What NFTs Can Learn from the Success of Legos

10.20.21

Originally published on Twitter on October 20, 2021

NFT collections would do well to learn from Legos. Here’s how. 

Network effects

Legos have network effects. Each new user who buys them and each new collection purchased adds value to existing owners because they’re all interoperable and composable. 

Jørgen Vig Knudstorp, co-chairman of the LEGO Brand Group, spoke to the Harvard Business Review about this. “If a child already has a LEGO set, getting another LEGO product is more valuable than just the incremental purchase—it extends his or her platform for play in an exponential way. And it’s infectious: The more kids who get the LEGO habit, the more others want to as well, and they can mix and match their LEGO collections”

In addition, there’s also same-side network effects between multiple users: kids don’t want to play with, say, Mega Blocks if all their friends have Legos.

Importantly, the network effects and added utility are even true without additional users: even single player mode gets more valuable as you buy more products and have more combinations to access. 

We often talk about NFTs as “media legos,” but today the network effects of NFT collections mainly take the form of community and prices going up, rather than of actual utility and functionality increasing as new users join.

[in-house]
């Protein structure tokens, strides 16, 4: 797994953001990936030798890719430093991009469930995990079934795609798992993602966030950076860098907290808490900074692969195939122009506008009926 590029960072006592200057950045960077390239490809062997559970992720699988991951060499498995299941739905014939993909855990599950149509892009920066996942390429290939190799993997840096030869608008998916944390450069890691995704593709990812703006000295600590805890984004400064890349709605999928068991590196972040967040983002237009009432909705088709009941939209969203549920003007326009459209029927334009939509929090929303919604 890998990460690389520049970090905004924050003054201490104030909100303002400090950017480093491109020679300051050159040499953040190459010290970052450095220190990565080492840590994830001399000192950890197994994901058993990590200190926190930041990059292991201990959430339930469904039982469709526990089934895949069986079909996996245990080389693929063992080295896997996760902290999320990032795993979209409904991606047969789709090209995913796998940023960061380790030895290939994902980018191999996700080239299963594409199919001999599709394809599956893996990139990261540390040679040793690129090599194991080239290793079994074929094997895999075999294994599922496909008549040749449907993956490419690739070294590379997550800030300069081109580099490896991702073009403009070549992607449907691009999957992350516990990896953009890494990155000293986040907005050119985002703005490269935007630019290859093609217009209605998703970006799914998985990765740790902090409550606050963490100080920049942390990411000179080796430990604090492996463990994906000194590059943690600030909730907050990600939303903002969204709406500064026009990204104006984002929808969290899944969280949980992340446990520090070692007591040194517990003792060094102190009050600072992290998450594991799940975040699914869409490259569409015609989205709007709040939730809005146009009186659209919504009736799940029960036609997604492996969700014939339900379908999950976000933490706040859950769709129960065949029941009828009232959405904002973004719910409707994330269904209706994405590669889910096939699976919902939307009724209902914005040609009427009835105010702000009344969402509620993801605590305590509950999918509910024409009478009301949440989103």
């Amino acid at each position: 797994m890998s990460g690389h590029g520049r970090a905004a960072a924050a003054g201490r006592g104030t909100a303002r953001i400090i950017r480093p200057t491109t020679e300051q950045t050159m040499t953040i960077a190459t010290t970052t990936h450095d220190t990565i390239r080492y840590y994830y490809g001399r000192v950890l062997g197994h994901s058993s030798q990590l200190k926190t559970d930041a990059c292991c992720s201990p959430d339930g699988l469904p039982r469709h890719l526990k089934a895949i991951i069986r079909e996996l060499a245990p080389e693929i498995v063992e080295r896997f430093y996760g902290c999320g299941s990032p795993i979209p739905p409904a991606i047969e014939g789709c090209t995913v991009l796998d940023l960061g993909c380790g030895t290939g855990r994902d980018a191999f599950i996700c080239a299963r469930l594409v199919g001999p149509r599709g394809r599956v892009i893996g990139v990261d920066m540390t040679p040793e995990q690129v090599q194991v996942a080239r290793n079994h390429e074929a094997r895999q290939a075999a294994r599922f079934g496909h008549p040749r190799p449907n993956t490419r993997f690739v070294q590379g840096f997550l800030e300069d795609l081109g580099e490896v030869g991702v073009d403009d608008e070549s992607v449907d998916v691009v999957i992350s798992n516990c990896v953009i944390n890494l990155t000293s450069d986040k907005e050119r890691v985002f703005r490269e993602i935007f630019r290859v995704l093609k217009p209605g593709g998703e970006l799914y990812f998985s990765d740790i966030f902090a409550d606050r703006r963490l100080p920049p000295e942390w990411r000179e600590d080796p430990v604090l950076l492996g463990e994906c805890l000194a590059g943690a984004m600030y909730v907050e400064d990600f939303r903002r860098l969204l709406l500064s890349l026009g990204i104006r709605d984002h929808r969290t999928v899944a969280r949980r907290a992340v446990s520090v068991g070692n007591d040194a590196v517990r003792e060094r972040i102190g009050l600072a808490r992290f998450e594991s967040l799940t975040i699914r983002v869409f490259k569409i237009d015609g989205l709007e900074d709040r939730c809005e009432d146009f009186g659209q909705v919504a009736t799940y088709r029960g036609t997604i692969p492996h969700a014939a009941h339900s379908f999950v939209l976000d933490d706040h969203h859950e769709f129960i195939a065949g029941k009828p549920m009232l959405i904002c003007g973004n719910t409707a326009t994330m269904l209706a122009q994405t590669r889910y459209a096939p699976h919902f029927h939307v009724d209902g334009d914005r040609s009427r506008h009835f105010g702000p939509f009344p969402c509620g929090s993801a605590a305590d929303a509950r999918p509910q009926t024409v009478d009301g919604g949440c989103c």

If you need it, here’s a guide that breaks down 16 ways to measure network effects.

Other learnings

New generations of Lego players also get bootstrapped via hand-me-downs, making it easier to be inducted into the community.

There are also different price tiers of Legos, so price discrimination can happen between superfans and casual fans, but importantly there are low barriers to entry for newcomers. 

Today the most prestigious NFT collections are inaccessible to new users as a result of their success, and this form of bootstrapping doesn’t exist in a systematic way. NFT collections can take note from how Legos achieve high network effects, as well as how they garner new users and reduce friction. 

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Originally published on Twitter on October 20, 2021